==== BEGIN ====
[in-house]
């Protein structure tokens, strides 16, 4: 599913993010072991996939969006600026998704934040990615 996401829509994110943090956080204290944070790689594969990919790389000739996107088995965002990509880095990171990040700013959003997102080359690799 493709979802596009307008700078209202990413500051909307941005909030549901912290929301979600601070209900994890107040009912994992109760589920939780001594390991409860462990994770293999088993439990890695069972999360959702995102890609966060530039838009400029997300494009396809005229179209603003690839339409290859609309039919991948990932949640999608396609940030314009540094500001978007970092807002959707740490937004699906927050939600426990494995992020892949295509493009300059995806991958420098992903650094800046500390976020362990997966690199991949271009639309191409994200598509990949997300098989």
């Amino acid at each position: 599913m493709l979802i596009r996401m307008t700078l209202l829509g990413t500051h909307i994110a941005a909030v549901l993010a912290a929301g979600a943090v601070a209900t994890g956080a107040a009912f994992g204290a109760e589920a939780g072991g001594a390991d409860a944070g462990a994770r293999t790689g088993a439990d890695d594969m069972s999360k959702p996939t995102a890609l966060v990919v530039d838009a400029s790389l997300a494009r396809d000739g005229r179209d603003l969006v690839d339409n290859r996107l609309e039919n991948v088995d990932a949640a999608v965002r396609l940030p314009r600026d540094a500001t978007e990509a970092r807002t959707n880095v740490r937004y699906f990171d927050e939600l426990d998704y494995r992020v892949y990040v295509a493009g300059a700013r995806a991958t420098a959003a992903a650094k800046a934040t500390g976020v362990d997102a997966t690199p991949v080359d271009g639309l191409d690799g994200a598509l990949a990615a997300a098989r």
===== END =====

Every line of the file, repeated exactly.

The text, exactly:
[in-house]
């Protein structure tokens, strides 16, 4: 599913993010072991996939969006600026998704934040990615 996401829509994110943090956080204290944070790689594969990919790389000739996107088995965002990509880095990171990040700013959003997102080359690799 493709979802596009307008700078209202990413500051909307941005909030549901912290929301979600601070209900994890107040009912994992109760589920939780001594390991409860462990994770293999088993439990890695069972999360959702995102890609966060530039838009400029997300494009396809005229179209603003690839339409290859609309039919991948990932949640999608396609940030314009540094500001978007970092807002959707740490937004699906927050939600426990494995992020892949295509493009300059995806991958420098992903650094800046500390976020362990997966690199991949271009639309191409994200598509990949997300098989």
């Amino acid at each position: 599913m493709l979802i596009r996401m307008t700078l209202l829509g990413t500051h909307i994110a941005a909030v549901l993010a912290a929301g979600a943090v601070a209900t994890g956080a107040a009912f994992g204290a109760e589920a939780g072991g001594a390991d409860a944070g462990a994770r293999t790689g088993a439990d890695d594969m069972s999360k959702p996939t995102a890609l966060v990919v530039d838009a400029s790389l997300a494009r396809d000739g005229r179209d603003l969006v690839d339409n290859r996107l609309e039919n991948v088995d990932a949640a999608v965002r396609l940030p314009r600026d540094a500001t978007e990509a970092r807002t959707n880095v740490r937004y699906f990171d927050e939600l426990d998704y494995r992020v892949y990040v295509a493009g300059a700013r995806a991958t420098a959003a992903a650094k800046a934040t500390g976020v362990d997102a997966t690199p991949v080359d271009g639309l191409d690799g994200a598509l990949a990615a997300a098989r």